When Shakespeare wrote this witty, sexy, sophisticated poem about a goddess's love for an alluring boy, he was a fledgling playwright in the tough competitive arena of London theatre. Some who picked up the handsomely printed quarto volume when it went on sale in mid-June of 1593 might have known him as author of the seven or eight plays that he had probably written by this date. But Venus and Adonis was the first work that Shakespeare published under his name. Why would this actor-playwright at the beginning of a theatrical career turn to writing a long poem about a mythological love affair, appealing to an educated elite instead of the polyglot crowd of playgoers?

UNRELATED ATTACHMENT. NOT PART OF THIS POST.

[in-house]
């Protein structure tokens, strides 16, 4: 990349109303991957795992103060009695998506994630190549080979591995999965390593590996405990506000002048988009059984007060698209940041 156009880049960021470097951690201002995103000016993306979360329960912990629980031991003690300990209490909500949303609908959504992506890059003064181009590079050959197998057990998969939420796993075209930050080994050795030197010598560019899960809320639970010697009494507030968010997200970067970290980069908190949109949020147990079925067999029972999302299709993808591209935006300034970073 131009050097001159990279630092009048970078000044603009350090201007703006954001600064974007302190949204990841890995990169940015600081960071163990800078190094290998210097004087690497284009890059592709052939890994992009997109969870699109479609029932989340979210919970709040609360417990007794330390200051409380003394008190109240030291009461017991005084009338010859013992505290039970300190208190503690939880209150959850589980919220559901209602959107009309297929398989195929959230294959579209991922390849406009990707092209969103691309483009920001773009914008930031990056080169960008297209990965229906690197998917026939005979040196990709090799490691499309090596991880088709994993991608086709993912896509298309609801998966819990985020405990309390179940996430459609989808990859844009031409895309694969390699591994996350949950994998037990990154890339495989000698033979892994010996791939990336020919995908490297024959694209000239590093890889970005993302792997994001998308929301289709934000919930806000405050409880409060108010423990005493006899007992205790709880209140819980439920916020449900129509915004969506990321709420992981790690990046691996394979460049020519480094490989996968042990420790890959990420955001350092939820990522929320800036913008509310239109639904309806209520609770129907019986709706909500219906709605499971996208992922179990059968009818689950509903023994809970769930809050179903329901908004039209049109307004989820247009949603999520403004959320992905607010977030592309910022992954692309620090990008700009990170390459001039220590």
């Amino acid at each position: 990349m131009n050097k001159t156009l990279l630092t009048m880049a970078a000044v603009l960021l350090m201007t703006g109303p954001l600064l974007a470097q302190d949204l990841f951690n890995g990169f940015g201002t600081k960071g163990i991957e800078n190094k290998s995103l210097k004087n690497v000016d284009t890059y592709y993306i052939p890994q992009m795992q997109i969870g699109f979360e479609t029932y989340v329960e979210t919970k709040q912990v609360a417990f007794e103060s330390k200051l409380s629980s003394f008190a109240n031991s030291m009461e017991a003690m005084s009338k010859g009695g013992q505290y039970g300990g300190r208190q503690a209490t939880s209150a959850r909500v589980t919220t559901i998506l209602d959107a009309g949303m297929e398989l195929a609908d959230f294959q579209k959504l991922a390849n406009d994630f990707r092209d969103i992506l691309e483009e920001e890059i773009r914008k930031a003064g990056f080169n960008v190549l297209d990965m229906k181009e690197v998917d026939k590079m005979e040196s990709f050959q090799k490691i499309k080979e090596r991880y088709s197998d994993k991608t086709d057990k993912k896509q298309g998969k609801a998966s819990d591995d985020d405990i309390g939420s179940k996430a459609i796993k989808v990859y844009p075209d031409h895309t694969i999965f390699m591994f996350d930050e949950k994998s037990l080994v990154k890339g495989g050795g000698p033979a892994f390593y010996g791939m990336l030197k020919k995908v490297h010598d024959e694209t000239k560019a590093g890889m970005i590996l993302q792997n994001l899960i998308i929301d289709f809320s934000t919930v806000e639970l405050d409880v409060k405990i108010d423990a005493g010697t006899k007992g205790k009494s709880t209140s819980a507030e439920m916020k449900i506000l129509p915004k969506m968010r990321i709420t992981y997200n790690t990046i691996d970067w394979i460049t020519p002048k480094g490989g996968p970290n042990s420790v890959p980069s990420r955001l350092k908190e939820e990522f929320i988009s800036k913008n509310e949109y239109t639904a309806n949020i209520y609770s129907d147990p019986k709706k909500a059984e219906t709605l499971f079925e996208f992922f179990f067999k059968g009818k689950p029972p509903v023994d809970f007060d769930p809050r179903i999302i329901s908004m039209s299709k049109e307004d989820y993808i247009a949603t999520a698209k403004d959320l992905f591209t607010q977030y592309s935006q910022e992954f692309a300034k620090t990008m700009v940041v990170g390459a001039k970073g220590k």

Several answers are possible. For centuries, this poem and Lucrece were regarded as sidelines from Shakespeare's 'real' theatrical calling, so scholars looked to external circumstances for an explanation of his swerve away from playwriting. They readily found one in the fact that London theatres were closed from June 1592 until June 1594 because of the plague, with only two brief periods of playing in the winters of 1593 and 1594. Deprived of his usual earnings from the Lord Chamberlain's Men, Shakespeare needed money, so this argument goes, and hoped to find it in patronage from his dedicatee, the well-connected Henry Wriothesley, earl of Southampton. Whether or not the promise of patronage - and perhaps some kind of passionate friendship with Southampton himself - induced Shakespeare to write Venus and Adonis, these scholars think, it was peripheral to the bent of his talent, which was first and foremost a theatrical one. In contrast, it has also been argued that Shakespeare turned to poetry because he wanted his career to follow the pattern of classical poets such as Virgil and Ovid, beginning with pastoral lyrics that often focused on the vicissitudes of love, and then moving into a loftier epic style.